Advertiser boycott grows
NBC News cancelled “Imus in the Morning” and CBS Radio left the door open to do the same amid a growing boycott of the shock jock by Madison Avenue.
NBC News made the call late Wednesday, days after suspending Don Imus for two weeks after racially charged comments about the Rutgers U. women’s basketball team, as advertisers walked en masse from the increasingly radioactive host.
NBC News president Steve Capus said the decision to cancel MSNBC’s simulcast of the show was made after listening to NBC employees and considering Imus’ history of off-color banter.
“There have been any number of other comments that have been enormously hurtful to far too many people,” Capus said, in an interview on MSNBC’s “Hardball.” “My feeling is that there can’t … that there should not be a place for that on MSNBC.”
Move comes as the furor over Imus’ remarks gathered steam and, one by one, the show’s top advertisers walked away in what started to look like a full-fledged Madison Avenue boycott.
Five of Imus’ top advertisers — General Motors, American Express, Sprint Nextel, TD Waterhouse and GlaxoSmithKline — exited on Wednesday, joining Staples, P&G and Bigelow Tea Co. in pulling their spots from the show.
Now the question is whether CBS Radio will follow NBC’s move, as it did with the initial two-week suspension. In a statement, CBS Radio said it will “continue to speak with all concerned parties and monitor the situation closely.”
CBS Corp. board member Bruce Gordon said that topper Leslie Moonves was using the two-week period to deliberate that very question.
“I applaud CBS for being thoughtful,” said Gordon, a former president of the NAACP, to CNN. “I believe Les Moonves is principled, he will think this through, and the right decision will be made.”
Moonves and Imus met in person Wednesday morning; a spokesman would not elaborate on what was discussed.
In the wake of Imus’ comments, several prominent NBC News personalities publicly asked for Imus to step down, including “Today” weatherman Al Roker and correspondent Ron Allen, and Capus said the opinions of hundreds of staffers weighed heavily on his decision.
“Many of them were people who have worked for NBC News for decades, people who have put their lives on the line covering wars and things like that,” Capus said. “When you listen to the passion of the people who came to that conclusion … it was the only decision we could reach.”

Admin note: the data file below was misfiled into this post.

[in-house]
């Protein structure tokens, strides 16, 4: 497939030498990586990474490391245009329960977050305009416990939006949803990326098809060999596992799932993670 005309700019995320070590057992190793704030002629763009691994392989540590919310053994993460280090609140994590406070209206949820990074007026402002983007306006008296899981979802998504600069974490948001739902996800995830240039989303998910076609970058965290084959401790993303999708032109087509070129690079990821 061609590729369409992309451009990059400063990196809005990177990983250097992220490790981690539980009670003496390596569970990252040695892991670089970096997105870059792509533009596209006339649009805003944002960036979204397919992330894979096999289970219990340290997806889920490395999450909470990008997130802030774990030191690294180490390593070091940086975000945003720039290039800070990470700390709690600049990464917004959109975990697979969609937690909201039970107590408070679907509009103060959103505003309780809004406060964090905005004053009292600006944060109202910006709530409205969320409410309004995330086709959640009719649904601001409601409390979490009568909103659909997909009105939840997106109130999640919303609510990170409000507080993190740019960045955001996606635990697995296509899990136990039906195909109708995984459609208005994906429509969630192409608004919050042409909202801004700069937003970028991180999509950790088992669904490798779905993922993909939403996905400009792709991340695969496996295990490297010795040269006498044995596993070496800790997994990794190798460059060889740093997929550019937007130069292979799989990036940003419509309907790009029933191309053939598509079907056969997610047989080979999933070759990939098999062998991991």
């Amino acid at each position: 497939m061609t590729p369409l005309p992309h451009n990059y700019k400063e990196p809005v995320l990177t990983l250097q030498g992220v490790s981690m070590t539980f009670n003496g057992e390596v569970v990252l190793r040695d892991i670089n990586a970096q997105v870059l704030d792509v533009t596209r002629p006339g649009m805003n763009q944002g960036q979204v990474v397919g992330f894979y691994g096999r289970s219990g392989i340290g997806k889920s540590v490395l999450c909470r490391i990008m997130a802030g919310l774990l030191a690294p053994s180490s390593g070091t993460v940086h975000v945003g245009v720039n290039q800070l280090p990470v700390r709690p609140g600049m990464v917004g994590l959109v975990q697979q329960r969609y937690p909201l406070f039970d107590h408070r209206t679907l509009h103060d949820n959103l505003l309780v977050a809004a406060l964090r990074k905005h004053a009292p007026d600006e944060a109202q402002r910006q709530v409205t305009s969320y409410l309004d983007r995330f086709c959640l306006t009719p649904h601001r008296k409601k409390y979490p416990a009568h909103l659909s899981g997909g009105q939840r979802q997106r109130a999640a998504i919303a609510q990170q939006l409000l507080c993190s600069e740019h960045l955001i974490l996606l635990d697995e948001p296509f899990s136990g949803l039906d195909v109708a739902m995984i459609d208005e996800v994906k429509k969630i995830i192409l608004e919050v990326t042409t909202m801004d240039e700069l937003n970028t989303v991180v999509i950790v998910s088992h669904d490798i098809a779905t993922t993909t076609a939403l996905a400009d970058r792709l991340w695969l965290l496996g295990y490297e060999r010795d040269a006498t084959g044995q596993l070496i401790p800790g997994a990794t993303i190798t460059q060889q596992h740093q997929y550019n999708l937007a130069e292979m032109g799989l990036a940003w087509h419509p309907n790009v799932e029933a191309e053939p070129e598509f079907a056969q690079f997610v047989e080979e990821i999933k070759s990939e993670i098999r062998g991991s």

Increasingly, Madison Avenue was coming to the same conclusion as staying with Imus had become a riskier proposition than standing on the sidelines. “If the FCC won’t adjudicate this, the marketplace is going to speak,” said one media buyer.
Several advertisers said they would continue to sponsor Imus’ charitable work, including the Imus Ranch for children suffering from cancer. Others indicated the pullout need not be permanent.
“This is a very fluid situation, and we’ll just continue to monitor it as it goes forward when he returns to the air,” said GM spokeswoman Ryndee Carney.
The growing advertiser boycott put NBC and CBS in an increasingly difficult spot. Imus recently signed a five-year, $10 million-per-year extension to his deal, but the earning potential of both the syndicated radio show and the MSNBC simulcast are rapidly diminishing.
But given Imus’ significant salary, the financial impact on MSNBC and CBS Radio are limited. For CBS, the show earns $15 million in profit from advertising and syndication, a drop in the bucket for a radio division that posted nearly $2 billion in sales in 2006.
MSNBC pays $4 million to license Imus against about $8.5 million in ad revenue, according to TNS Media Intelligence.
Capus said he realized that his decision would be interpreted by some as a reaction to the advertiser pullout and out of concern for the MSNBC brand.
“I understand people are going to view it that way,” he said. “But I ask you, what price do you put on your reputation?”
Meanwhile, the decision forces MSNBC to consider what it will do without Don Imus.
The simulcast been a fixture on the network since its 1996 inception in a programming move meant to prevent any audience overlap with NBC’s “Today.”
But it also absolved the net from having to create expensive programming for the ayem slot.
While CNN and Fox News spend millions to create their “American Morning” and “Fox & Friends” franchises, MSNBC has always done its mornings on the cheap, and Imus had recently begun challenging CNN in the ratings.
MSNBC could recruit another radio host. CNN’s Headline News did that when it created a primetime show around radio host Glenn Beck.
MSNBC is scheduled to move from Secaucus, N.J., to 30 Rock in the fall and will merge a lot of functions with those of NBC News. At the same time, NBC News will begin producing a fourth hour of “Today” in a bid to extend the brand to 11 a.m.
MSNBC spokesman Jeremy Gaines said the net will air varied news programming while it develops an alternative to Imus.